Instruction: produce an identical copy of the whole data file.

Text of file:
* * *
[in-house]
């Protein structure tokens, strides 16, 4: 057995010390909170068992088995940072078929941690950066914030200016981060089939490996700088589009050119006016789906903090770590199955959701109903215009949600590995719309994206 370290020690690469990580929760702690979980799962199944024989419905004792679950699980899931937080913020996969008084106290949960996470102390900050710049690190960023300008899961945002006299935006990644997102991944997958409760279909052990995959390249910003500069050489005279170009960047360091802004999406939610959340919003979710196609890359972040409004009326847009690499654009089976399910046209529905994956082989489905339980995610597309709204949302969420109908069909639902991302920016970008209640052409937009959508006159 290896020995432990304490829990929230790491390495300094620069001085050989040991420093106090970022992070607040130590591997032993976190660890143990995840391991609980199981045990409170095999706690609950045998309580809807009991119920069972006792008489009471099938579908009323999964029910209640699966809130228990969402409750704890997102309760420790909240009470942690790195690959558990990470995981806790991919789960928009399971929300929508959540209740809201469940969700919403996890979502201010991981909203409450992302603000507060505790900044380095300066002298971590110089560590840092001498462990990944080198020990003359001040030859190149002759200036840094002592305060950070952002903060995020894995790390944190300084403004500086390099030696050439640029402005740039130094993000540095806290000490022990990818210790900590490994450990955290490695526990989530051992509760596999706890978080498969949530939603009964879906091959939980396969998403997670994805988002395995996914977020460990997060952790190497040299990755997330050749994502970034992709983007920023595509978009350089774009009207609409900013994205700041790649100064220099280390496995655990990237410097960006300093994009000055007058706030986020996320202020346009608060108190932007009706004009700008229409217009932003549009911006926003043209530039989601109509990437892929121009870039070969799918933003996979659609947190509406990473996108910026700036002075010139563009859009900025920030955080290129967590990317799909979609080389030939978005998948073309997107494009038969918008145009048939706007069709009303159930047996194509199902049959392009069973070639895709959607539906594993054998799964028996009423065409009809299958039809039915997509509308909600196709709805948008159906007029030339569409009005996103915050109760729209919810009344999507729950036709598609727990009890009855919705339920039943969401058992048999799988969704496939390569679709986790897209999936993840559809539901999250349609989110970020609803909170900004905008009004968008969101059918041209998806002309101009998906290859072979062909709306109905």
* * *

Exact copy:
[in-house]
């Protein structure tokens, strides 16, 4: 057995010390909170068992088995940072078929941690950066914030200016981060089939490996700088589009050119006016789906903090770590199955959701109903215009949600590995719309994206 370290020690690469990580929760702690979980799962199944024989419905004792679950699980899931937080913020996969008084106290949960996470102390900050710049690190960023300008899961945002006299935006990644997102991944997958409760279909052990995959390249910003500069050489005279170009960047360091802004999406939610959340919003979710196609890359972040409004009326847009690499654009089976399910046209529905994956082989489905339980995610597309709204949302969420109908069909639902991302920016970008209640052409937009959508006159 290896020995432990304490829990929230790491390495300094620069001085050989040991420093106090970022992070607040130590591997032993976190660890143990995840391991609980199981045990409170095999706690609950045998309580809807009991119920069972006792008489009471099938579908009323999964029910209640699966809130228990969402409750704890997102309760420790909240009470942690790195690959558990990470995981806790991919789960928009399971929300929508959540209740809201469940969700919403996890979502201010991981909203409450992302603000507060505790900044380095300066002298971590110089560590840092001498462990990944080198020990003359001040030859190149002759200036840094002592305060950070952002903060995020894995790390944190300084403004500086390099030696050439640029402005740039130094993000540095806290000490022990990818210790900590490994450990955290490695526990989530051992509760596999706890978080498969949530939603009964879906091959939980396969998403997670994805988002395995996914977020460990997060952790190497040299990755997330050749994502970034992709983007920023595509978009350089774009009207609409900013994205700041790649100064220099280390496995655990990237410097960006300093994009000055007058706030986020996320202020346009608060108190932007009706004009700008229409217009932003549009911006926003043209530039989601109509990437892929121009870039070969799918933003996979659609947190509406990473996108910026700036002075010139563009859009900025920030955080290129967590990317799909979609080389030939978005998948073309997107494009038969918008145009048939706007069709009303159930047996194509199902049959392009069973070639895709959607539906594993054998799964028996009423065409009809299958039809039915997509509308909600196709709805948008159906007029030339569409009005996103915050109760729209919810009344999507729950036709598609727990009890009855919705339920039943969401058992048999799988969704496939390569679709986790897209999936993840559809539901999250349609989110970020609803909170900004905008009004968008969101059918041209998806002309101009998906290859072979062909709306109905």